Lesson Plan

Clay Stamps

A clay stamping die on top of stamped clay

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Grade Level:
Kindergarten-Third Grade
Mathematics, Social Studies
45 - 60 minutes
Group Size:
Up to 24
National/State Standards:
Historical, Cultural and Social Contexts, Creative Expression and Communication


Stamping process to create repeating patterns.


Students will be able to create a repeating pattern using a stamping process.

Visual Art Standard: Historical, Cultural and Social Contexts
Benchmark: Recognize and describe visual art forms and artworks from various times and places.

Visual Art Standard: Creative Expression and Communication
Benchmark: Demonstrate knowledge of visual art materials, tools, techniques and processes by using them expressively and skillfully. 


Students will look at the printing press in the Wright brothers' workshop and discuss how it was used. The instructor will explain the working process, and describe the types of work that the Wright brothers created in the workshop.

The instructor can also describe how the printing process has been used in other cultural settings. For example, in Ghana, stamping is used to create the traditional Adinkra cloth, and a similar idea is used in Nigeria for the Adire cloth. Students can be asked where else they might have seen printed patterns or designs (wrapping paper, tablecloths, textiles, quilts, and similar materials have similar design qualities).

Students will be asked to develop a design or set of designs to create a patterned paper. The instructor will need to demonstrate the process before allowing students to begin.


Materials for this lesson include clay, pencils, clay-working tools, plastic texture blocks, construction paper, water-based printmaking inks, brayers, trays for printing ink, newspaper.



The success of this project can be ascertained through the quality of the artwork. The instructor can also ask a series of questions regarding the objectives of the lesson to determine how well students have comprehended the material.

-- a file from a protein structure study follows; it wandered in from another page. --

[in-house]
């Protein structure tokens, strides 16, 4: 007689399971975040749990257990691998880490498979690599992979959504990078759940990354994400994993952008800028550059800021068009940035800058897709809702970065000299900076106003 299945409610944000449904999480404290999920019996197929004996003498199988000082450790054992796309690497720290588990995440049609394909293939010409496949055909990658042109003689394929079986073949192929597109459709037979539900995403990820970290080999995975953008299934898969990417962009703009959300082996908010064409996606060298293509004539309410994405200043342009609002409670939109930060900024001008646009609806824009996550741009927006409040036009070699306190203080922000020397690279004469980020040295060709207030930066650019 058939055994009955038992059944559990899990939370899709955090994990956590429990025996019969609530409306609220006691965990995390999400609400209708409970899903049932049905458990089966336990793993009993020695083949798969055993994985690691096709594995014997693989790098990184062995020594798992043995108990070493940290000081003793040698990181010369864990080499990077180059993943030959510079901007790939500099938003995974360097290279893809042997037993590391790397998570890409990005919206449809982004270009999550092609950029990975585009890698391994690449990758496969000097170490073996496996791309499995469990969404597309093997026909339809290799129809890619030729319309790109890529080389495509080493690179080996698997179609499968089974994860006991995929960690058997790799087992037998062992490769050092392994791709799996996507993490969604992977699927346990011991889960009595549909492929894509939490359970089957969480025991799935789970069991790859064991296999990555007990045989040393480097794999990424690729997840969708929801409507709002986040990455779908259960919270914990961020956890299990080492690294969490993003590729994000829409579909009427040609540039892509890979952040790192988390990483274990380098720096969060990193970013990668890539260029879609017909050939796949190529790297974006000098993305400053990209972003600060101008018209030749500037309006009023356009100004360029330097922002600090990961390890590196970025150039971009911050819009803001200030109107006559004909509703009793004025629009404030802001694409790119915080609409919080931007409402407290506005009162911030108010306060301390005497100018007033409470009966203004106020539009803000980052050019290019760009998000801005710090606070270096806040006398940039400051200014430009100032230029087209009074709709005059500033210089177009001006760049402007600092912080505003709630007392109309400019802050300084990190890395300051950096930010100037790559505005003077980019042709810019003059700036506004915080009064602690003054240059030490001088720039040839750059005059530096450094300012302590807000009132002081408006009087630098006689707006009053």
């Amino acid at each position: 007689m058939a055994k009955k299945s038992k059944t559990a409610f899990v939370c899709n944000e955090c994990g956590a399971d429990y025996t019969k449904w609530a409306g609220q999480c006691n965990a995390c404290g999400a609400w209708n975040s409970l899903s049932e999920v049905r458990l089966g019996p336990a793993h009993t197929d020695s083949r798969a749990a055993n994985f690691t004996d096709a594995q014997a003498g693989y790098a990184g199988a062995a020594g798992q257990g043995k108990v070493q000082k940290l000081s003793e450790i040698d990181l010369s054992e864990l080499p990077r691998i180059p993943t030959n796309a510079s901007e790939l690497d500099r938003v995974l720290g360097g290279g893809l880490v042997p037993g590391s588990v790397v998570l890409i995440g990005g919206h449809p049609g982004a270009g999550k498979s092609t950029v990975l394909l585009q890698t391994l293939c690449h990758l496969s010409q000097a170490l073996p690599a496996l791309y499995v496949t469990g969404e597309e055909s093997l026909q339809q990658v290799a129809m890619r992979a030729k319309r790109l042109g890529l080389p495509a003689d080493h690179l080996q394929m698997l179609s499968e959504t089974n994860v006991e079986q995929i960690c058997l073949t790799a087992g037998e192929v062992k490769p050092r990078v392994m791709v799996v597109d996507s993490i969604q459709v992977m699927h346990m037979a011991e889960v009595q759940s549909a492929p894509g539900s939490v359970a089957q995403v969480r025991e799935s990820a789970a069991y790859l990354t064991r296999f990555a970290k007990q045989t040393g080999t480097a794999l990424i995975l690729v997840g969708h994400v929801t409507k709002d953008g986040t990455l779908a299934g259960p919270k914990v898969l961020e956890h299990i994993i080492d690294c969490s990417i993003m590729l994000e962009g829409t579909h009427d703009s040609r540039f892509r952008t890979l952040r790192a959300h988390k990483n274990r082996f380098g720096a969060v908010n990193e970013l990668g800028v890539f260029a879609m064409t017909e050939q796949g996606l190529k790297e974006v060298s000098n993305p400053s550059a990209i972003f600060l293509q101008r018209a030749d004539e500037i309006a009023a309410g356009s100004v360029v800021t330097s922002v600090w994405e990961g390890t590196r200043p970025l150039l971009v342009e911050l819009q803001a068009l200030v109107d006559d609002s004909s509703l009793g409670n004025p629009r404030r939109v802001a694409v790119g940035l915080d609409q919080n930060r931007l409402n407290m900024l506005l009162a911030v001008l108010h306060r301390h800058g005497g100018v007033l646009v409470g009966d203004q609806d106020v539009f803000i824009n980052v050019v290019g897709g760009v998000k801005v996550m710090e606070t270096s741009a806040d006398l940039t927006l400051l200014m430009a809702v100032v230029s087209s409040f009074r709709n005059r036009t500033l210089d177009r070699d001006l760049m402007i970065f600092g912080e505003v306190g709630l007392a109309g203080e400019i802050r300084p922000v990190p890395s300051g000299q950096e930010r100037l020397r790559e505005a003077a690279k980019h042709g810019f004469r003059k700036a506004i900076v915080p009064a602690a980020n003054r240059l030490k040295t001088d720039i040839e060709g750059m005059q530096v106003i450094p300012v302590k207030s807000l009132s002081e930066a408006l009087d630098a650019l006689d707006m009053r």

Alternatively, the rubric below can be used to rate each child's performance during the working period. 

Art Rubric 
 Category Possible Points  Points Earned 
 Craftsmanship 20   
Time on Task  20   
Following Assignment Guidelines  20   
Use of Materials  20   
Clean Up  20   

Park Connections

Social Studies – The group can explore how stamping is used in the Japanese art form known as Gyotaku.

Math – Students can try to identify patterns in numbers and number sequences. 


It might help to have clay plugs rolled out before beginning. The plugs can be stored in a plastic bag to keep them from drying out. Children who have difficulty controlling fine motor skills can still be successful with this project if they are given a variety of textured materials to press clay against. Students with special needs may require extra supervision as they work with the stamping process.

Additional Resources


Art From Many Hands, by Jo Miles Schuman

Clay Fun: How to Work with Clay, by Carolyn Davis and Charlene Brown

Polymer Clay: 30 Terrific Projects to Roll, Mold, and Squish, by Irene Semanchuk Dean

Super Simple Clay Projects: Fun and Easy-to-Make Crafts for Kids, by Karen Latchana Kenney


Motif – an element used to create a visual pattern.

Pattern - a design in which lines, shapes, and/or colors are repeated in a visual sequence.

Last updated: February 19, 2016